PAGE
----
LCD, or liquid crystal display, models use a similar technology to the one used in many TVs. These projectors use three LCD panels — red, green, and blue — to create the full-color image you see. This is the display technology used in Epson projectors.
DLP stands for digital light processing. This is the type of projector most theaters use. The imager, or Digital Micromirror Device (DMD), is covered in tiny mirrors that reflect light toward or away from the screen. Most DLP projectors only have one DMD, so they use a color wheel to display different colors. For a small number of viewers, this can cause an annoying distortion called the “rainbow effect.” Higher-end models that use three DMDs — one each for red, green, and blue — do not cause this issue. We offer DLP projectors from Optoma, Samsung, and Hisense.
LCoS — liquid crystal on silicon — is kind of a cross between the first two. They use liquid crystal chips like LCD projectors, but they are reflective like DLP models. These projectors tend to have excellent native contrast and black levels. Sony’s version of LCoS is called SXRD, while JVC calls theirs D-ILA.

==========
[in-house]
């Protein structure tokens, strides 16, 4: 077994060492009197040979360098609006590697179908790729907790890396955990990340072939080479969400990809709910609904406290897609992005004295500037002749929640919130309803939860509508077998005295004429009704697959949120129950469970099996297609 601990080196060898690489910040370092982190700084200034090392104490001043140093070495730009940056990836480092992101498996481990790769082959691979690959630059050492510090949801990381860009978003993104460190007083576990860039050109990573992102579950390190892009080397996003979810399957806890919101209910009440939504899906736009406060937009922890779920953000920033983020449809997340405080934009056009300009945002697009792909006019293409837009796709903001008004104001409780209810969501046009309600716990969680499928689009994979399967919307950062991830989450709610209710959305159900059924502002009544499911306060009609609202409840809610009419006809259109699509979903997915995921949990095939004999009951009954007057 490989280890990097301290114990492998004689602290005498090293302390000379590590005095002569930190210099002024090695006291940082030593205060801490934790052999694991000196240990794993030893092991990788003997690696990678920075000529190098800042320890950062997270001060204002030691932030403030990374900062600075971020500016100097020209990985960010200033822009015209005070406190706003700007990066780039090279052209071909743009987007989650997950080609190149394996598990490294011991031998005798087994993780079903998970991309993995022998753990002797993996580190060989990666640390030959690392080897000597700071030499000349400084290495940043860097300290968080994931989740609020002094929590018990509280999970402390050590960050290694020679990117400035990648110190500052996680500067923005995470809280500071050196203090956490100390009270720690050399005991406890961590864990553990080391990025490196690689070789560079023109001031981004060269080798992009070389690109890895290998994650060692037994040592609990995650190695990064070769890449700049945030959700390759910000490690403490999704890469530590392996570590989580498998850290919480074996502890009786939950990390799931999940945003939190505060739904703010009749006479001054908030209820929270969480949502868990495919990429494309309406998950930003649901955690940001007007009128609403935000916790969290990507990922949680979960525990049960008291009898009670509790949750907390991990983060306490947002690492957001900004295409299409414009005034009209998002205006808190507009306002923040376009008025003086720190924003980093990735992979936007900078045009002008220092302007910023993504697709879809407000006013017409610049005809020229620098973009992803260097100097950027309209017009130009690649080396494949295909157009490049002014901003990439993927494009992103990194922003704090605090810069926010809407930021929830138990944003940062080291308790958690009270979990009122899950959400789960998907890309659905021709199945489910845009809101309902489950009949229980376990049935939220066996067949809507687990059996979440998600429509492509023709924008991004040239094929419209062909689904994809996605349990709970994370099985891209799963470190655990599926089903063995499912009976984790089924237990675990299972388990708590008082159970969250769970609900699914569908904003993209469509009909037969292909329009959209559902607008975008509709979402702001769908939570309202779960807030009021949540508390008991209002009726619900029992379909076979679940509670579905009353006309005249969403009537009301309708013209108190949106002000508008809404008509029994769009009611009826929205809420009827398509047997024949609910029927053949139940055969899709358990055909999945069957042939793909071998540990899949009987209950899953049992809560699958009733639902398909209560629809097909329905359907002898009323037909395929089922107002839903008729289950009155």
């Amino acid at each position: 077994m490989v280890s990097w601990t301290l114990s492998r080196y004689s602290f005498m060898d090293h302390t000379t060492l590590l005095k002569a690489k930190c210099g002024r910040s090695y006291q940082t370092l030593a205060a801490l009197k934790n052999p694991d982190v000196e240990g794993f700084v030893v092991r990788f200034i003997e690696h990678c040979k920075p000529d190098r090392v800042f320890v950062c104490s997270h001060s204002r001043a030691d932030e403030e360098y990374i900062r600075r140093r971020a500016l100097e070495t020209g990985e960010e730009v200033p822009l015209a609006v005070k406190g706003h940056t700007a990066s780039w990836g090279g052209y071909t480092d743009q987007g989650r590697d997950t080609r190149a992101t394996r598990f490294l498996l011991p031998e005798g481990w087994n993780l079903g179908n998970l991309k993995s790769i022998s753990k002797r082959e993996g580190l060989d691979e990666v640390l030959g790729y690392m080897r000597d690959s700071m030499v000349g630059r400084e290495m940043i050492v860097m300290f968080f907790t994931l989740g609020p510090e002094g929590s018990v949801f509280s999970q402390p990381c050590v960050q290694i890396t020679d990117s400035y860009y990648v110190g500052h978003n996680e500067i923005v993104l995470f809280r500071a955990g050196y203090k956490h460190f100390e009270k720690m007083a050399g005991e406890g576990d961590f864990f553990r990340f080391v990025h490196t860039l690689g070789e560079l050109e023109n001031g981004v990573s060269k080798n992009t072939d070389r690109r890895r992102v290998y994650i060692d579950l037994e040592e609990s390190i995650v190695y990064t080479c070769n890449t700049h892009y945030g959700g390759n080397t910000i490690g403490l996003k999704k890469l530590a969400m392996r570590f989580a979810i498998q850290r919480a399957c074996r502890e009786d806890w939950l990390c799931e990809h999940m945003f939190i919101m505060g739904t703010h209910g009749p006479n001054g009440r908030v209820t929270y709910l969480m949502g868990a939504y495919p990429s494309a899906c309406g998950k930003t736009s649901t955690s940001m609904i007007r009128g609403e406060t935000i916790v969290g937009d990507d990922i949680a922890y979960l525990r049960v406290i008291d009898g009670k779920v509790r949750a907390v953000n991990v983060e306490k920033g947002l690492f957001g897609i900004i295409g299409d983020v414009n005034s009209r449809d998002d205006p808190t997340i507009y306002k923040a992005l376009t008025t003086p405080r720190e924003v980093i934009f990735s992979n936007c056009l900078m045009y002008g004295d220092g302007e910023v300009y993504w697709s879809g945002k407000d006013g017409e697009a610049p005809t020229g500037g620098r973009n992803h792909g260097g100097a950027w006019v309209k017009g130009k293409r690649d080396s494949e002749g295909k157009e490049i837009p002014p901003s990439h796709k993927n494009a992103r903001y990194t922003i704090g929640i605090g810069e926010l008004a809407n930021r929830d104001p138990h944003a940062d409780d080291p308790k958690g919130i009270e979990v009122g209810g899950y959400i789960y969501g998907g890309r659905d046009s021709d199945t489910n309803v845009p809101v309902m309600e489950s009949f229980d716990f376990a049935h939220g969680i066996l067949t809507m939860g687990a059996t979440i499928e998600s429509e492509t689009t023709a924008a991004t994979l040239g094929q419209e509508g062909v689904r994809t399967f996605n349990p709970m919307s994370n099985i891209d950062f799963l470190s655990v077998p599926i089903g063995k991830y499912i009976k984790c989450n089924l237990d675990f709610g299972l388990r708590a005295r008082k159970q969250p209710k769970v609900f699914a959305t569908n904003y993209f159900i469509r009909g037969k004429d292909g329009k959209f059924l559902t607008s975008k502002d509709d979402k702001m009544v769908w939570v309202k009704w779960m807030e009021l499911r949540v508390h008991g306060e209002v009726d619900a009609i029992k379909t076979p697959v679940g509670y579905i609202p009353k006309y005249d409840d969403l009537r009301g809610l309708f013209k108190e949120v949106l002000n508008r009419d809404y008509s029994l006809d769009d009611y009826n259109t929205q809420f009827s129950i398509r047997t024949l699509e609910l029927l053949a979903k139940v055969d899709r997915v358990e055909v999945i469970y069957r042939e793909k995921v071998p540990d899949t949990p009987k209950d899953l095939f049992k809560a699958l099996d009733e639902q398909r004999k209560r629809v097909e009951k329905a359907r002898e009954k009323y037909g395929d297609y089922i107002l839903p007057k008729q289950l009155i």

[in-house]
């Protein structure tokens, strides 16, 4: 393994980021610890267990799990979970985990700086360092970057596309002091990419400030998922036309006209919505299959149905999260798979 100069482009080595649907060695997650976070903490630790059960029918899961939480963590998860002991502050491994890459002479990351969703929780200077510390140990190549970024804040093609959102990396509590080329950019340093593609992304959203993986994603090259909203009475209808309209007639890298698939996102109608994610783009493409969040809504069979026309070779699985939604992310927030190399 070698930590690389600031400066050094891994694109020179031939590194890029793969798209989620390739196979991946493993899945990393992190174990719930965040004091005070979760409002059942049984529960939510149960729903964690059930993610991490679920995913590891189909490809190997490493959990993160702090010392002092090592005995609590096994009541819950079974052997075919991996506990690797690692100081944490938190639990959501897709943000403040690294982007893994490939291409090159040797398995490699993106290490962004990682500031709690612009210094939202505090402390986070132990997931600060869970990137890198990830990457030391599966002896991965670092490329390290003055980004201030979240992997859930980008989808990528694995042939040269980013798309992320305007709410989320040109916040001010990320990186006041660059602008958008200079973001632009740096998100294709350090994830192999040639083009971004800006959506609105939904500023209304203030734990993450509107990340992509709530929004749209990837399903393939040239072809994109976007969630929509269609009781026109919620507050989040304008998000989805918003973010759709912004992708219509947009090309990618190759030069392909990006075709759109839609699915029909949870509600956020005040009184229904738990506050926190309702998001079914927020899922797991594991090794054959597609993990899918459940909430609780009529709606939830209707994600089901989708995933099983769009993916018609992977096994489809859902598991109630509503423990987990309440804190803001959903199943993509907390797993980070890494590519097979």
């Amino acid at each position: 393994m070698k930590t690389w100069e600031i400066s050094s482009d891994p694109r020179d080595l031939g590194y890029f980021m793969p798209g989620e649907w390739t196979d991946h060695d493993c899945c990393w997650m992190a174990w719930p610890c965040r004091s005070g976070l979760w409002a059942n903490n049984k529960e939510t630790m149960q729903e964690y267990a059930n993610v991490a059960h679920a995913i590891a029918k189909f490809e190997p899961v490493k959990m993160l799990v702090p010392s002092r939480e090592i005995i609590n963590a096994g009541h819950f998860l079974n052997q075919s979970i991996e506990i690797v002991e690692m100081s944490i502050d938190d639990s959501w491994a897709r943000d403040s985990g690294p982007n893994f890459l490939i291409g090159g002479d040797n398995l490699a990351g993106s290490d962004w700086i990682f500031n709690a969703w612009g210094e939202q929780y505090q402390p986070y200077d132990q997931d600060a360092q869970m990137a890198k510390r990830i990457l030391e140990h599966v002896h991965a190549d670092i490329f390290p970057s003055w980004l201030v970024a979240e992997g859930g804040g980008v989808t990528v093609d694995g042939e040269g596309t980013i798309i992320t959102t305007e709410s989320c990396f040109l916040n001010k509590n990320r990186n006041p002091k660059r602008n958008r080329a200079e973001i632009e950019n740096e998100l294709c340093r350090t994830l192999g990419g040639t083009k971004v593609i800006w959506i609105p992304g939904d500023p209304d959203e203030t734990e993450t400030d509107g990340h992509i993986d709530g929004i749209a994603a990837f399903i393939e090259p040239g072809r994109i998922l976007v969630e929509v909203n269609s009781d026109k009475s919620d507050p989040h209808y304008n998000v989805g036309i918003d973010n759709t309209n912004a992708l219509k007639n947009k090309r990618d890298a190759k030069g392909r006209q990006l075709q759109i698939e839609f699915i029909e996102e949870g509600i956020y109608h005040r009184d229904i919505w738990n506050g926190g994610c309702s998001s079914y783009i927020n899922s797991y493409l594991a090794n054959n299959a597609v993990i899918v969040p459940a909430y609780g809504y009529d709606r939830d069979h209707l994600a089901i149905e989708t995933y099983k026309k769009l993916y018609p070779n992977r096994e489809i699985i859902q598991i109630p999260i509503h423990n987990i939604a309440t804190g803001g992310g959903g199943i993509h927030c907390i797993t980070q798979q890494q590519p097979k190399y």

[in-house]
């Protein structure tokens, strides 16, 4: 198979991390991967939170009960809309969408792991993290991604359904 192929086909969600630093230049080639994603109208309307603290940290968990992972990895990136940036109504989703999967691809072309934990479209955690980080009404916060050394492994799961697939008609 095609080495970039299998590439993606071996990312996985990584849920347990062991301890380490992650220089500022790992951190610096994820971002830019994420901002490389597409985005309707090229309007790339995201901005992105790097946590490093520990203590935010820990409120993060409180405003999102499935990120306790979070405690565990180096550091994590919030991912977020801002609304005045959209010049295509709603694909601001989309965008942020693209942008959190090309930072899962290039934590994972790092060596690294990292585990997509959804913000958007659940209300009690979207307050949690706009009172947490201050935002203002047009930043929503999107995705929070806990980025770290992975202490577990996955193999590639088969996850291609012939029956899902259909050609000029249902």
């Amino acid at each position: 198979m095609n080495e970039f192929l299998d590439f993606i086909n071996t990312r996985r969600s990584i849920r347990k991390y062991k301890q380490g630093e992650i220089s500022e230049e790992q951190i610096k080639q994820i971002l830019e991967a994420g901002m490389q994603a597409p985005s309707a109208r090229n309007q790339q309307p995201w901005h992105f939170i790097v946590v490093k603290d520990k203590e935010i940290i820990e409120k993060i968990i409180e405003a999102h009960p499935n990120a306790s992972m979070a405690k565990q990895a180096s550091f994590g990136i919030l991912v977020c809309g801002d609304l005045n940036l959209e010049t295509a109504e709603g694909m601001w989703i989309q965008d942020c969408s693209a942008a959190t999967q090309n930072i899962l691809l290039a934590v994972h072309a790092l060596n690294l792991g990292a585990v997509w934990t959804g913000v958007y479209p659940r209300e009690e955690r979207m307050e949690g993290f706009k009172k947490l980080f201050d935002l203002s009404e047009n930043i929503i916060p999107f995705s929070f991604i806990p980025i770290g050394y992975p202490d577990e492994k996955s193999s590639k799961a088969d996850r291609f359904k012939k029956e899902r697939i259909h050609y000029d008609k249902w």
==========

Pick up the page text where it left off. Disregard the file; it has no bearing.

Lamp vs. laser
Another factor to consider is the life of your projector's light source. Some projectors rely on a lamp with a typical life of 2,000-5,000 hours. The hour rating actually represents the lamp's "half-life" — the point where its brightness has diminished by half. A lamp will still work past its half-life, but it will continue to gradually lose brightness.
When you replace the lamp, picture quality returns to like-new brightness. But you won't be able to simply run to the hardware store for a lamp. These projectors use special high-pressure bulbs that cost between $200 and $500.
Laser projectors, on the other hand, last up to 30,000 hours of use — with no deterioration in quality. They have a higher up-front cost but are virtually maintenance-free. They also turn on instantly, offer greater energy efficiency, and run cooler than lamp-based models.
Projector owners who mostly watch movies and special events run their projectors an average of about 8 hours a week. For a projector with a 2,000-hour lamp, that translates to 4-5 years of use before you need to replace the bulb. But if you use a projector as your main TV, logging say, 4 hours per day, you'll be looking at lamp replacement in under a year and a half. A laser projector would last you 15-20 years with similar usage.
Brightness and contrast
All projectors deliver enough brightness for watching movies in a dark room. If your room has more ambient light, go for a projector with higher light output to keep the picture looking sharp. Higher brightness also helps if you're displaying an extra-large image (110" or bigger).